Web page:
In its effort to collect the student loan debt, the debt collectors initially sent each of the consumers a demand letter, which informed them that they were in default on their loan payments and demanded payment of the outstanding balance. Pursuant to § 1692g of the FDCPA, that letter contained a statement informing the consumers that they had 30 days after receipt of the notice to dispute the validity of the debt, and provided that “[u]nless you dispute this debt, or any portion of it, within 30 days from receipt of this notice, we will assume the debt to be valid.” The demand letter instructs the consumer to dispute the debt by either calling a toll free number or submitting a dispute in writing to their law offices.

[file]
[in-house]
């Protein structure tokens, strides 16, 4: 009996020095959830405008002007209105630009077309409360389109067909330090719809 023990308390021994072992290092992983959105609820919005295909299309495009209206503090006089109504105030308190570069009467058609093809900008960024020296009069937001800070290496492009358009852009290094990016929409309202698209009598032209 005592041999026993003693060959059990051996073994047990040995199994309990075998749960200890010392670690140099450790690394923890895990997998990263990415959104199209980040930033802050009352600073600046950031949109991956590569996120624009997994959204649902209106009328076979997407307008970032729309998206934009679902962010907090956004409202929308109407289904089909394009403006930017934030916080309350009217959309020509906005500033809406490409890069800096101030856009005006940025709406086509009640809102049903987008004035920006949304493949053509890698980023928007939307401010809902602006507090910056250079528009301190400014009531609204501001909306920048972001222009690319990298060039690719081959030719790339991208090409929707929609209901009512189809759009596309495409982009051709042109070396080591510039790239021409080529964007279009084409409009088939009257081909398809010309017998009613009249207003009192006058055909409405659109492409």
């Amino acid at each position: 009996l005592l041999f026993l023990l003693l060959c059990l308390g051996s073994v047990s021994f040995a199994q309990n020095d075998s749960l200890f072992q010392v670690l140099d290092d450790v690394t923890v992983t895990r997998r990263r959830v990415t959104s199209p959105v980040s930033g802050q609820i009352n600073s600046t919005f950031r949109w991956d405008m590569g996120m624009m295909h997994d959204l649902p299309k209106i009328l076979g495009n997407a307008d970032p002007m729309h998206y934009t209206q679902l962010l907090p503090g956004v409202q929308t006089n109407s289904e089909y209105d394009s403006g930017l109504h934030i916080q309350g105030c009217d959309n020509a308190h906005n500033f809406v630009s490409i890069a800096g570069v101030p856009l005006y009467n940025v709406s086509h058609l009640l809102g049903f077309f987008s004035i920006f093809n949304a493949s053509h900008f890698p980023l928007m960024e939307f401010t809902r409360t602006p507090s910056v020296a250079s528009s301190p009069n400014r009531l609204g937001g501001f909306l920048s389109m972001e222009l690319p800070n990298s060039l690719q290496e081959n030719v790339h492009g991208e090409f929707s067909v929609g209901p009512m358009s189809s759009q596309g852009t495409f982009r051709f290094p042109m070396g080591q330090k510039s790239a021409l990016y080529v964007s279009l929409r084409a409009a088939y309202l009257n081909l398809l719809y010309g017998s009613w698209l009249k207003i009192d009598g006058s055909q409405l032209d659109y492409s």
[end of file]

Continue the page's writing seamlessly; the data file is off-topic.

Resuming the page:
The debt collectors subsequently filed suit against the consumers and served the consumers with a summons and complaint in that state court action. The summons informed the consumers that they had to file an appearance by a specified date approximately 30 days after issuance, and an answer to the complaint before the time period set forth in the applicable subsections of paragraph 3 or 4 on the reverse side of the summons. Unfortunately, that standard summons form contained an error, in that paragraphs 3 or 4 contain no subsections, and the relevant subsections for the consumers were contained in paragraph 2 on that reverse side of the summons. Paragraph two provided that for amounts less than $10,000, the consumer only needs to file an appearance but not an answer unless otherwise ordered by the court, but that for amounts over $10,000, an answer must be filed no more than 10 days from the appearance date (return date) set forth on the summons. In all capitalized letters for emphasis, the summons also declared that if the consumer failed to do so “A JUDGMENT BY DEFAULT MAY BE TAKEN AGAINST YOU FOR THE RELIEF ASKED IN THE COMPLAINT, A COPY OF WHICH IS HERETO ATTACHED.” Thus, the summons directs the consumers to the complaint, both in determining the answer and in the relief that could be imposed. The complaint, however, in paragraph 12 declares: “Pursuant to 11 U.S.C. § 1692g(a), Defendants [consumers] are informed that the undersigned law firm is acting on behalf of Plaintiff [debt collector] to collect the debt and that the debt referenced in this suit will be assumed to be valid and correct if not disputed in whole or in part within thirty (30) days from the date hereof.” The court erred in holding that the paragraph 12 declaration would not be misleading or deceptive as a matter of law.